Watch where you leave your fingerprints--soon they could be the target of thieves looking to break into your bank account.
Although biometric security systems--using fingerprints, iris scans and facial recognition--are only just now entering the mainstream, they are likely to be common within a few years.
And as soon as biometrics begin to be used to protect bank accounts or benefit systems, crooks will start looking at ways of breaking into them, according to Bori Toth, biometric research and advisory lead at Deloitte & Touche.
Biometric spoofing is a "growing concern", she said.
Toth told silicon.com: "We are leaving our prints everywhere so the chance of someone lifting them and copying them is real.
"Currently it's only researchers that are doing spoofing and copying. It's not a mainstream activity--but it will be. It's just human nature; if it can be done it will be done if you can achieve some benefit from it."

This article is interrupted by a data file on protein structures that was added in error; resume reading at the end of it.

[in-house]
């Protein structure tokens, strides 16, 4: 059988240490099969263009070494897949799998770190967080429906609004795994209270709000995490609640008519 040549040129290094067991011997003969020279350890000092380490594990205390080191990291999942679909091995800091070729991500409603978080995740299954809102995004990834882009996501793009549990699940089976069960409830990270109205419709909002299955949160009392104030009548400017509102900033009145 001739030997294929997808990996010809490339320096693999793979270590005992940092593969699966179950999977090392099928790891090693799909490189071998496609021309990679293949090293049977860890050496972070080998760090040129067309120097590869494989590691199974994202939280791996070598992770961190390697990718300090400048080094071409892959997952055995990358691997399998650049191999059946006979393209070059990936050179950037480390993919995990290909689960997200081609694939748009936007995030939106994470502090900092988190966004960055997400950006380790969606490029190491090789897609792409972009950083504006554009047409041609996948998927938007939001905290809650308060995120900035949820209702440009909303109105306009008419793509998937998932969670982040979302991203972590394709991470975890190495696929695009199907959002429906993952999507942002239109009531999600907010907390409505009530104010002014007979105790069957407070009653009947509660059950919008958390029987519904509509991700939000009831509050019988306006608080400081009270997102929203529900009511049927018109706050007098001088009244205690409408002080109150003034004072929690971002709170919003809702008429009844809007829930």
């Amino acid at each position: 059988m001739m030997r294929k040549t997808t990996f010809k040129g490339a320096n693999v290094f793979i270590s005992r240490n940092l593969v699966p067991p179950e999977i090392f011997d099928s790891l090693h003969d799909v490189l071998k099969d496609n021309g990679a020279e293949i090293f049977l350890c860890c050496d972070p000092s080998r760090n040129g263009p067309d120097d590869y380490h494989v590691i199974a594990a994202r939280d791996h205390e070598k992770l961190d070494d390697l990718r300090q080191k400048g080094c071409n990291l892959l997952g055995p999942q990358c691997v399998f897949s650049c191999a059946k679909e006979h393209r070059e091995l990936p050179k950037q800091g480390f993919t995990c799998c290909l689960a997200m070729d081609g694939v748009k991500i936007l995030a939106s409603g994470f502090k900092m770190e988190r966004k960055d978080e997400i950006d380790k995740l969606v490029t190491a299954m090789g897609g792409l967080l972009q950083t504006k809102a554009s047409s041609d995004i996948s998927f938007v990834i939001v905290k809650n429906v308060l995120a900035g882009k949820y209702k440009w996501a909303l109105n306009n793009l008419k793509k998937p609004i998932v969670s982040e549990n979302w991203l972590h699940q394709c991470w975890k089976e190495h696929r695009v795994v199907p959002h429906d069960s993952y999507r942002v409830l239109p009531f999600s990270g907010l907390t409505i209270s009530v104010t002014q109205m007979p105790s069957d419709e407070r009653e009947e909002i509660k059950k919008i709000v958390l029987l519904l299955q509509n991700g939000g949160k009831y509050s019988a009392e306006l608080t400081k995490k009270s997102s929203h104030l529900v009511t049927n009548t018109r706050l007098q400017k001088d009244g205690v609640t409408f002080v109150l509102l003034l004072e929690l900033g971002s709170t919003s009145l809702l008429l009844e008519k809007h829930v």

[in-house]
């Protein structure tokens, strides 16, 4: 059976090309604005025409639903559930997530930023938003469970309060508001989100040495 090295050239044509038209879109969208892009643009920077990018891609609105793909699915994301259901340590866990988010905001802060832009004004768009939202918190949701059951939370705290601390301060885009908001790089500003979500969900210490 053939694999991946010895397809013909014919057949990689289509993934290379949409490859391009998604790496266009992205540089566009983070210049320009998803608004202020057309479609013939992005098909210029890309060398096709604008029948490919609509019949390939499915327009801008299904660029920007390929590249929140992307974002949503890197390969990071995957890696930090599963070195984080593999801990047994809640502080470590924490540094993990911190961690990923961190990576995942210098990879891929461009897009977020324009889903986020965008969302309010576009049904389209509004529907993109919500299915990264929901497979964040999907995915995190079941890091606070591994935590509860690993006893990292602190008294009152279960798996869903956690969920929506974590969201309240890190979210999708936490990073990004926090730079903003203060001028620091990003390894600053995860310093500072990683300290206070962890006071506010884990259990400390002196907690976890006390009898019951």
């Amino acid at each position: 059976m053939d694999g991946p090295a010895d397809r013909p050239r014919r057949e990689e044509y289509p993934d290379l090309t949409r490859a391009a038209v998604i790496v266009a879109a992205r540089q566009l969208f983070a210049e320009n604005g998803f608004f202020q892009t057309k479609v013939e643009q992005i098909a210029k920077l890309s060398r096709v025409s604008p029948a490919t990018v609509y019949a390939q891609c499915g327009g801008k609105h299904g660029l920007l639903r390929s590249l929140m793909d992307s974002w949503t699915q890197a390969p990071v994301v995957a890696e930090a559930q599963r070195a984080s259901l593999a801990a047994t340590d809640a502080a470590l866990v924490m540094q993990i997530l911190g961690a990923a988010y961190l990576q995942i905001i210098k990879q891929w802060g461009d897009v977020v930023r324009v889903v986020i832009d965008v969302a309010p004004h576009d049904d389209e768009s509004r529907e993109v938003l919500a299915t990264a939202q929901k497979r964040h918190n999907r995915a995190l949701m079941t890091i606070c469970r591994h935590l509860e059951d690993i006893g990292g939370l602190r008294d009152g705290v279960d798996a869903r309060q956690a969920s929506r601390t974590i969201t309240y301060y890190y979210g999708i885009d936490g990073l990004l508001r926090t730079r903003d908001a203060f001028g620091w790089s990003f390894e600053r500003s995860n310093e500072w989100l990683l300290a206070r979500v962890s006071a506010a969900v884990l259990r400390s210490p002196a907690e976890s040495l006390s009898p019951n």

Different biometrics may be attacked in different ways. For example, researchers have proved in the past it is possible to trick fingerprint systems with fake fingers made of gelatine.
Similarly, would-be thieves could try to spoof facial recognition systems with photos, videos or facial disguises in order to get access to the systems or information they protect.
Part of the problem is that many of the biometrics used by these systems are easily visible.
Toth warned: "Many people are trying to regard biometrics as secret but they aren't. Our faces and irises are visible and our voices are being recorded. Fingerprints and DNA are left everywhere we go and it's been proved that these are real threats."
In response vendors are building tighter security into their biometric systems--for example to check that a finger has a pulse, or that a real iris is being presented rather than a photo.
Steve Ranger of Silicon.com reported from London.